Skip to Main Content

INTRODUCTION

SUMMARY

Myelodysplastic syndromes (MDSs) are a heterogenous group of clonal hematopoietic neoplasms defined by abnormal blood and marrow cell morphology, one or more blood cytopenias, and an increased risk of clonal evolution to acute myeloid leukemia (AML). These disorders can occur at any age, but their incidence rises exponentially after age 50 years with a median age at diagnosis of around 70 years. Most are acquired de novo through the progressive accumulation of somatic mutations in hematopoietic stem cells; clonal hematopoiesis in the absence of cytopenias can be a precursor state for MDS and is common with aging. Some MDS disorders arise after exposure to DNA damaging agents, such as chemotherapy and radiation, which promote expansion of preexisting mutant clones at the expense of healthy hematopoietic stem cells. A minority are the result of inherited mutations that predispose to the development of MDS and related myeloid disorders.

Subtypes of MDS are largely defined by clinical features and range from cytopenias (typically including anemia) without an increase in blasts, to oligoblastic myeloid leukemia with an increase in marrow myeloblasts (5% to 19%). Patients with 20% or more myeloblasts in the marrow (an arbitrary boundary) or specific chromosomal translocations are defined as AML by the World Health Organization. The diagnostic criteria for MDS include dysmorphology in 1 or more blood cell lineages that is often accompanied by exaggerated apoptosis (detected by flow cytometry) during later stages of hematopoietic maturation. The marrow usually contains increased erythroid precursors with dysmorphic features, including nuclear distortions or lobar abnormalities; scanty, poorly hemoglobinized cytoplasm; or macroerythroblasts. Pathologic ring sideroblasts are a common feature used to define particular subtypes of MDS. Neutrophils in MDS may have bilobed or hypersegmented nuclei and hypogranulated cytoplasm in association with increased marrow granulocyte precursors. Giant or microcytic platelets, sometimes with abnormal or absent granulation, are associated with megakaryocytic hyperplasia and atypical lobulation of the nucleus, megakaryocyte clustering, and decreased marrow megakaryocyte size. Clonal cytogenetic abnormalities occur in approximately 50% of patients, typically as recurrent deletions of entire chromosomes or chromosomal segments. Trisomy 8 is the only frequent copy number gain and recurrent translocations are rare.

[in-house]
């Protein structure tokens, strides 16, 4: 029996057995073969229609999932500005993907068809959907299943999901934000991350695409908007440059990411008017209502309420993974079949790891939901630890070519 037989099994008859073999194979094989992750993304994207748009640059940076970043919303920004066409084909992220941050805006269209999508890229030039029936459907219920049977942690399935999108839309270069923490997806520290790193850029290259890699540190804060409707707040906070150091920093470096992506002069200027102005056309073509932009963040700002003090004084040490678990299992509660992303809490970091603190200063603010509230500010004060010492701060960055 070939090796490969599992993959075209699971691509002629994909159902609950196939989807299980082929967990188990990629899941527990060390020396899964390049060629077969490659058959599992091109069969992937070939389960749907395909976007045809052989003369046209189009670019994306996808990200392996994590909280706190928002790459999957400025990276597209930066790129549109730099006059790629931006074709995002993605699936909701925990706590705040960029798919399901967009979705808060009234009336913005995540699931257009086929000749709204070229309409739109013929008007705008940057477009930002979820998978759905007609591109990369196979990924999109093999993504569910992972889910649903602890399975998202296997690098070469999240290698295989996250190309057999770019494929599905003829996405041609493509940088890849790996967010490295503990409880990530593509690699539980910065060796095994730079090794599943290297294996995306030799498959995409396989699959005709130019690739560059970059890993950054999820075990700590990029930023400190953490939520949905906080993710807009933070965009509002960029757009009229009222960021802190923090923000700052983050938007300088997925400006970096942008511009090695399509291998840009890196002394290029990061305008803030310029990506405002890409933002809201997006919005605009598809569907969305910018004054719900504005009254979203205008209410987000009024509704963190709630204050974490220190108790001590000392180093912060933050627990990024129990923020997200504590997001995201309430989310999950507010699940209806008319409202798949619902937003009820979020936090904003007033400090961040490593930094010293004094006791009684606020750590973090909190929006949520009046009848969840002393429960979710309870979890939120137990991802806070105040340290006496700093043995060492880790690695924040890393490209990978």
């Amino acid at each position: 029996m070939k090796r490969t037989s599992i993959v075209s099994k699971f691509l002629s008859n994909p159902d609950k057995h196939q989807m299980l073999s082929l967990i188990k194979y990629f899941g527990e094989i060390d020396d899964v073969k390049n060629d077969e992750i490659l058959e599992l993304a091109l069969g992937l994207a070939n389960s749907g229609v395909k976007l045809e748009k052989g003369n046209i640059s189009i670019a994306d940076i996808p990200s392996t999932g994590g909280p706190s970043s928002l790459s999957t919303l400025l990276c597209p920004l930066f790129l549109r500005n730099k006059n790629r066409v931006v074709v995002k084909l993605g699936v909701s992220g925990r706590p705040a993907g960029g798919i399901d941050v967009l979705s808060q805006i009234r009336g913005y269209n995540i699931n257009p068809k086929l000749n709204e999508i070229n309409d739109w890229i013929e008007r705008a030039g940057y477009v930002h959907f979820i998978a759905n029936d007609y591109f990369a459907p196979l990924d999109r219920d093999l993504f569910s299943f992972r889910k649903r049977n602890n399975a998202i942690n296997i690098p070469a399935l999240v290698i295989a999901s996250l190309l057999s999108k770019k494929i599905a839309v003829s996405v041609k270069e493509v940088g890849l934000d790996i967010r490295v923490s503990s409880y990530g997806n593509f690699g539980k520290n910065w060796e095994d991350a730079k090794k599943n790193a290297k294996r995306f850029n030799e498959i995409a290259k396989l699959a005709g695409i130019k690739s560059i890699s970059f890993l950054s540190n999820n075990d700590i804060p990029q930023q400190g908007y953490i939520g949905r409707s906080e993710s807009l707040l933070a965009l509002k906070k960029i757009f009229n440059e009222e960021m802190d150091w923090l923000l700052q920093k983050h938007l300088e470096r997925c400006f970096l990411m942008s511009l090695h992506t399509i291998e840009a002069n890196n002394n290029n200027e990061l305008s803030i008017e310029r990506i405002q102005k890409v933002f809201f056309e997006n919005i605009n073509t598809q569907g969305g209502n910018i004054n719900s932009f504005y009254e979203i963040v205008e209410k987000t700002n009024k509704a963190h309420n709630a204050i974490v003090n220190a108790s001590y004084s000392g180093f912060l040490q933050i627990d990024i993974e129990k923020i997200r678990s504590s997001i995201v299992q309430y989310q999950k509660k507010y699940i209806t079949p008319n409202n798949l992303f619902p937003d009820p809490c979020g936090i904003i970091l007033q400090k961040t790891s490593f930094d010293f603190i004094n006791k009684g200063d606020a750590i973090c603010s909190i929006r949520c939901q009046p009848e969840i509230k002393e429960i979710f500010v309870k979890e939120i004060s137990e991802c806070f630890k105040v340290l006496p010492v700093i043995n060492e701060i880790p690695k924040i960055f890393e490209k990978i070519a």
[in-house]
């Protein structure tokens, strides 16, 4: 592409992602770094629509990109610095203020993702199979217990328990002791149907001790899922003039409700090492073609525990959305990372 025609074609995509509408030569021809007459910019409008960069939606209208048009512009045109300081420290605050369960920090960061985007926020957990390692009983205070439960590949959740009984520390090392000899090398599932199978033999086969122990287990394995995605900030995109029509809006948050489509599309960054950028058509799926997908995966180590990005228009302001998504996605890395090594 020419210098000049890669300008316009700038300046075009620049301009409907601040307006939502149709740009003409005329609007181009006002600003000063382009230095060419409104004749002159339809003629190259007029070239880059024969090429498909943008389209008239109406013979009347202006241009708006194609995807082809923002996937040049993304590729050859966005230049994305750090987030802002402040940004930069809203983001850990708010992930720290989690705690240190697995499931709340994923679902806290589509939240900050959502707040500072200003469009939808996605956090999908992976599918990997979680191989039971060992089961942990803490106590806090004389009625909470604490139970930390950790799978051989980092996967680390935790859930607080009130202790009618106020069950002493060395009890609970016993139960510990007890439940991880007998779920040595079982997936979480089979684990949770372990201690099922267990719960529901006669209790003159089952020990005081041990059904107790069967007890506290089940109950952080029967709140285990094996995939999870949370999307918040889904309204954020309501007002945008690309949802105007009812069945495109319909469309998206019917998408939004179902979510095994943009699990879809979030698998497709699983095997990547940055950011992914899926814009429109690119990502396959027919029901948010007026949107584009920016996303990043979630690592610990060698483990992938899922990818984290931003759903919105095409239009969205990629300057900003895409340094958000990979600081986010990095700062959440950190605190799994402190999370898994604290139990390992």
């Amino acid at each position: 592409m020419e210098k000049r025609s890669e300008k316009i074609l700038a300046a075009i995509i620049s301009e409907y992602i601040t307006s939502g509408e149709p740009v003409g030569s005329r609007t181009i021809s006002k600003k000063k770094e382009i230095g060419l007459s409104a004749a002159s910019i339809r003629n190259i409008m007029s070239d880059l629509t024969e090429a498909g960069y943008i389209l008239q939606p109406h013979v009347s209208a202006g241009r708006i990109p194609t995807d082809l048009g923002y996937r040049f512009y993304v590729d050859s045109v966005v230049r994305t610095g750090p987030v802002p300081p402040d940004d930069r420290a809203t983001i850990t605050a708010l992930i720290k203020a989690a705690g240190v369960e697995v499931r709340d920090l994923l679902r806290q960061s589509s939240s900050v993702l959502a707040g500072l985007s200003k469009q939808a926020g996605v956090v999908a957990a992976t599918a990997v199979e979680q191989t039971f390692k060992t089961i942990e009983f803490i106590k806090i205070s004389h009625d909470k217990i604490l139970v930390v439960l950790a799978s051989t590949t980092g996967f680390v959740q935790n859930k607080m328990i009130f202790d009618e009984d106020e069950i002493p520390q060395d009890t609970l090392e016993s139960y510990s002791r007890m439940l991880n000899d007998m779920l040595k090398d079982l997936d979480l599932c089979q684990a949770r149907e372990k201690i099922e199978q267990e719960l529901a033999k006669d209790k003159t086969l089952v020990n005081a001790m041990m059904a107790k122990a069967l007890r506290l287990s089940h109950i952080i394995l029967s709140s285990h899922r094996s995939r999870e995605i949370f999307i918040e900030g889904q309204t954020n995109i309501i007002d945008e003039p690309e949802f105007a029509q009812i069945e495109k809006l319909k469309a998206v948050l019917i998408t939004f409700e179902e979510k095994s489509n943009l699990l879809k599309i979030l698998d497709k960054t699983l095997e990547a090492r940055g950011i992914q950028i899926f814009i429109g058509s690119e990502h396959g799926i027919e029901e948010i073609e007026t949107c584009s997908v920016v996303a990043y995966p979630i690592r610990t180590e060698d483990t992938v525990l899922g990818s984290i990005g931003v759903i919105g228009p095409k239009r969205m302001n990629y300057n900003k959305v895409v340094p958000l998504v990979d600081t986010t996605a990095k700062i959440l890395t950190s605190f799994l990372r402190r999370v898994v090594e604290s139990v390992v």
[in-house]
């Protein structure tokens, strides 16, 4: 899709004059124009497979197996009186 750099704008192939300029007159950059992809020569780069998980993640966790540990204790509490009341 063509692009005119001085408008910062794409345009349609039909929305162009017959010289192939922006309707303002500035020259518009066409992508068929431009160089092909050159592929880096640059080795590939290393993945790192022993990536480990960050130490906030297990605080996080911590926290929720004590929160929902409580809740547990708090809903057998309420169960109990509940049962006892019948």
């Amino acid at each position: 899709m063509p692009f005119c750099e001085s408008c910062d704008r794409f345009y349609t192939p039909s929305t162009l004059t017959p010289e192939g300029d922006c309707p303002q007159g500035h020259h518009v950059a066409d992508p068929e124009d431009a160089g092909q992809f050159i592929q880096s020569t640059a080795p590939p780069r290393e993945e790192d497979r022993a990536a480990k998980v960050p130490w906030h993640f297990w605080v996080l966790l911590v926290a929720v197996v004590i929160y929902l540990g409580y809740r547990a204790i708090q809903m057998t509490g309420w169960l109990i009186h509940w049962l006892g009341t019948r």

Prognostic models for MDS incorporate cytogenetic abnormalities along with marrow blast proportion and the number and degree of blood cytopenias to predict the mortality and risk of clonal evolution to AML. The selection and timing of therapy for MDS is largely driven by risk stratification using these models. Newer prognostic scoring systems have begun to consider somatic mutations as markers of disease-associated risk, as pathogenic driver mutations can be identified in almost all patients with MDS and several lesions have a prognostic significance that is independent of other known risk factors. As detectable somatic events, driver mutations are markers of clonal hematopoiesis and could help establish the diagnosis in some patients. Recurrent somatic mutations identify the heterogenous molecular pathways frequently disordered in MDS. These include mutations in multiple components of the RNA splicing machinery, several epigenetic regulators of DNA ...

Pop-up div Successfully Displayed

This div only appears when the trigger link is hovered over. Otherwise it is hidden from view.